Nov. 22, 2023 By Bill Parry
Council Member Julie Won and representatives of Hester Street, a community development nonprofit, hosted a town hall meeting in Astoria on Nov. 16 to kickoff a community-driven planning process for the Northern Boulevard and Roosevelt Avenue Study.
More than 100 residents from Sunnyside, Woodside and Astoria shared their input on future development in their communities.
“Northern Boulevard and Roosevelt Avenue are home to vibrant, multicultural communities that lack access to affordable housing, crucial infrastructure to prevent flooding in our small businesses, and safe streets for residents,” Won said. “Our comprehensive community planning process for this study area will ensure that we are engaging all of the communities, including our Himalayan, Bengali, Filipino, Latin American and Central American neighbors, to develop a community-driven vision for our neighborhoods. For the next eight months, we look forward to working with Hester Street and residents to grow and improve the neighborhoods we love with better opportunities for infrastructure transportation, jobs and housing.”
The study area will focus on Roosevelt Avenue between Queens Boulevard and the BQE on one side and along Northern Boulevard between Queens Boulevard and the BQE on the other.
“We have the opportunity to prioritize the pulse of our community. This event signifies a crucial step towards shaping the future of our neighborhoods. By embracing a community-led approach, Council Member Julie Won is spearheading a much needed approach to truly represent collective effort, one that is created and led by the community,” Woodside on the Move Executive Director William Jourdain said. “This town hall is not just an event; it’s an opportunity for residents to actively participate in shaping our collective destiny. From affordable housing and development to street safety, transportation, environmental resilience and fostering community, commercial and industrial vitality, every voice matters. Together, we will craft a blueprint that reflects the unique needs and aspirations of our diverse community, ensuring a future that thrives on the strength of our shared vision.”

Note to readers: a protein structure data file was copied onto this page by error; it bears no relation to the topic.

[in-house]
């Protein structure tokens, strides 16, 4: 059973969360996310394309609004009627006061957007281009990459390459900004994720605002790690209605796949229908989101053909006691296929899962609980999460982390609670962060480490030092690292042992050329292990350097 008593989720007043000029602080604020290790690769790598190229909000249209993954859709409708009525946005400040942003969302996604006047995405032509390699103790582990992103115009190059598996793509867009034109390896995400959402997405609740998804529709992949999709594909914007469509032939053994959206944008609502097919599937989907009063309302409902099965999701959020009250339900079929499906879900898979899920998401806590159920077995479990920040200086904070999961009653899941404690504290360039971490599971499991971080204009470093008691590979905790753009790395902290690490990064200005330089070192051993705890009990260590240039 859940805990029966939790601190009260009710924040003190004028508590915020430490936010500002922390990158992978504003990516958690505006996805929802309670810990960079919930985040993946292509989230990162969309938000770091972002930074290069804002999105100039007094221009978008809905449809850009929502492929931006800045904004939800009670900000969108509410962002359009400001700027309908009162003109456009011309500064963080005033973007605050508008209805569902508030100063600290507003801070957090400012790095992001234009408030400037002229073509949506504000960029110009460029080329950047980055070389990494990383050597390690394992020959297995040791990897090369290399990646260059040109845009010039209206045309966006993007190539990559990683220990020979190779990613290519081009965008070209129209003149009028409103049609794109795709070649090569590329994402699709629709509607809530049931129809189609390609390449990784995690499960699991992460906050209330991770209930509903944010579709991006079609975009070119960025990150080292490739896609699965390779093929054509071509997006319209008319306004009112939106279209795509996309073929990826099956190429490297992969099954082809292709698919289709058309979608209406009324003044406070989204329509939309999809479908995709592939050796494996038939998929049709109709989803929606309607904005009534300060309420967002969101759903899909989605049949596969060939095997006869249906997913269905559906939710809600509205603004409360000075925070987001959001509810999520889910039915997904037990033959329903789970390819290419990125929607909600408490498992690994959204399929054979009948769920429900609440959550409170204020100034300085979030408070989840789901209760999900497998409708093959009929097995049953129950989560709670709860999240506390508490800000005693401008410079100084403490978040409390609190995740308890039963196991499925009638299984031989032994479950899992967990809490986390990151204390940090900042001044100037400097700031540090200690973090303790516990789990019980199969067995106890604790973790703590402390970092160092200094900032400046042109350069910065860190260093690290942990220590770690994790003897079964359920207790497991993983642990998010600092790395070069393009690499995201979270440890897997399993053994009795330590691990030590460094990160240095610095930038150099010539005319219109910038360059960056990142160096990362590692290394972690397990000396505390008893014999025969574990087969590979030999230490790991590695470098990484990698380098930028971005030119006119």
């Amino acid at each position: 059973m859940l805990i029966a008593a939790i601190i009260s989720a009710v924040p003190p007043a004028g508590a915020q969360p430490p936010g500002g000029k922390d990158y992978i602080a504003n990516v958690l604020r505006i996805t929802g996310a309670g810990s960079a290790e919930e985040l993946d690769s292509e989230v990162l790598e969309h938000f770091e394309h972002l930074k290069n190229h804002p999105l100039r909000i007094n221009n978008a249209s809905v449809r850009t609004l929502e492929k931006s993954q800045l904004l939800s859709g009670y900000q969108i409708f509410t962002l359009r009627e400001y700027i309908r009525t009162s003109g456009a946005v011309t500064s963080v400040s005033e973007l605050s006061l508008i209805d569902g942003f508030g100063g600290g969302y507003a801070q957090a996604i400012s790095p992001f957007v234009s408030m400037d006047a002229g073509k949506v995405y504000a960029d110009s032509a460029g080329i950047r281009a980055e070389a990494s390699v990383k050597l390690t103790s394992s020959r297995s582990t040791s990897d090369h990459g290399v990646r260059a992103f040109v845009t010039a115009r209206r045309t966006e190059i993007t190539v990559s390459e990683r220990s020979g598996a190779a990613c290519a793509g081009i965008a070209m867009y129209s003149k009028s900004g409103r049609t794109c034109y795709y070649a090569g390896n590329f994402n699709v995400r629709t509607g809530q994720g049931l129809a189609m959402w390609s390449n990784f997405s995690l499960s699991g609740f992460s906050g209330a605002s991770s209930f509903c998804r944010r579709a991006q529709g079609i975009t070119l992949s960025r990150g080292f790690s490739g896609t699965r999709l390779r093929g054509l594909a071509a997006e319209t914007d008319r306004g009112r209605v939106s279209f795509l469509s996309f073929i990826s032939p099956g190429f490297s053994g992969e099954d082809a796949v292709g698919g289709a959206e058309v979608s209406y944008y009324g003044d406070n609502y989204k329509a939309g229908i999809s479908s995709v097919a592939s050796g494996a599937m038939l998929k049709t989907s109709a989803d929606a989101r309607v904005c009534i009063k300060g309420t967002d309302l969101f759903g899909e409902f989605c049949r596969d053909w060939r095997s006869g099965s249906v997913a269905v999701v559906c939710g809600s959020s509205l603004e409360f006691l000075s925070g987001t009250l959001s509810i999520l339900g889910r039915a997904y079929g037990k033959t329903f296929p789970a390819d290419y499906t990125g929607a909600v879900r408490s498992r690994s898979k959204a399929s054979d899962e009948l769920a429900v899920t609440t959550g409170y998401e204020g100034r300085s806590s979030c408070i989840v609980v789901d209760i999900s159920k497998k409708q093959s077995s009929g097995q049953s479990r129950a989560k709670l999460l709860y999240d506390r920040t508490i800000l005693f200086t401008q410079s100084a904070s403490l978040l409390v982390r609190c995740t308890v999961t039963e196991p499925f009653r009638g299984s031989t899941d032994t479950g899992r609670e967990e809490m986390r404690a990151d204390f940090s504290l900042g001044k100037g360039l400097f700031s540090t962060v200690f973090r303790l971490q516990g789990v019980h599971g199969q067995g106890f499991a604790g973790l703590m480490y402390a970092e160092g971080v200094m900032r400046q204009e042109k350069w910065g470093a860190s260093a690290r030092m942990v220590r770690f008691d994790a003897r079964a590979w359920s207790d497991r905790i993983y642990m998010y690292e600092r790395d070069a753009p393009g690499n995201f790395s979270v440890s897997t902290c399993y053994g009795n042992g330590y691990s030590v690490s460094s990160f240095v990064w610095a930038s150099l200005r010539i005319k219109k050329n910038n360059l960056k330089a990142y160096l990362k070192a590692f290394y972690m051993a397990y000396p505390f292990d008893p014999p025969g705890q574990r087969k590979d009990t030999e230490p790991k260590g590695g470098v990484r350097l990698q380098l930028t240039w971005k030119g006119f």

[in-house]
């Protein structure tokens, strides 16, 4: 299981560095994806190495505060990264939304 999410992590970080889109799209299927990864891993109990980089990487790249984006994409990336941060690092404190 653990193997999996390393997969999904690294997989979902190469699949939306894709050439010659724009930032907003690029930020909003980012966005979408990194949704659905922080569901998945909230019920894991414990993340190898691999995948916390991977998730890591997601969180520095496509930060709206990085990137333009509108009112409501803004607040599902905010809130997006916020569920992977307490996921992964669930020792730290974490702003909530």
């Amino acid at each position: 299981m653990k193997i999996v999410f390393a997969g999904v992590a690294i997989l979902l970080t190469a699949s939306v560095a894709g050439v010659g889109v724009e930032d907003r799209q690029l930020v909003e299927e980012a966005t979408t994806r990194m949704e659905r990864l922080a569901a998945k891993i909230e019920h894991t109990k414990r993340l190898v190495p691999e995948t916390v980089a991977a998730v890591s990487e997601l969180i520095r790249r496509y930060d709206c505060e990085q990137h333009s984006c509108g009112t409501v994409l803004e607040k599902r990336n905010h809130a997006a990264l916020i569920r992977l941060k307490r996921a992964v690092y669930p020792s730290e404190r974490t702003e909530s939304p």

The town hall was held at Hester Street’s Legal Outreach center across 35th Street from Kaufman Astoria Studios, one of the developers behind the $2 billion Innovation QNS that was approved just over a year ago. Community leader Evie Hantzopoulos, an advocate with Astoria Not For Sale, was a vocal opponent of Innovation QNS.
“Meaningful community engagement — not developer and real estate agendas — should be at the heart of planning for our city,” Hantzopoulos said. “For too long, the needs for deeply affordable housing, critical infrastructure improvements, small business and industrial space, public green space, and care for our most vulnerable immigrant and lower income neighbors have been neglected. It’s time to take back our city from big real estate and put the power in the people’s hands.”
Feedback was collected in four key areas” affordable housing and development; environment and resilience; community, commercial, and industrial areas’ and street safety and transportation.
“This process presents a tremendous opportunity to transform car-centric planning into walkable, bikeable and transit-oriented community spaces that meet the needs of our community. We look forward to working with Council Member Won and neighbors to create neighborhoods that work for all of us,” said Laura Shepard, Queens Organizer for Transportation Alternatives.
Astoria resident Rana Abdelhamid, who launched a congressional campaign in April 2021 in a challenge against 14-term U.S. Rep. Carolyn Maloney, before suspending the campaign when Maloney’s district was redrawn out of Queens.
Abdelhamid is executive director of Malikah, an Astoria-based nonprofit that builds power for women and girls from marginalized backgrounds through self-defense, healing, organizing and financial literacy.
The crisis of affordable housing in Queens persistently and directly endangers our Malikah communities of immigrants, the economically disadvantaged, and the working class,” Abedelhamid said. “With the escalating cost of living, an increasing number of families in our area face growing hardships. It’s imperative that we act swiftly to construct additional affordable housing and safeguard our district’s tenants. Initiating a thorough community planning process in District 26 is an essential and critical initial step. I am thankful that this process prioritizes the perspectives of those most affected by the housing affordability crisis in Astoria, Woodside and Sunnyside, ensuring that our communities are not further displaced.”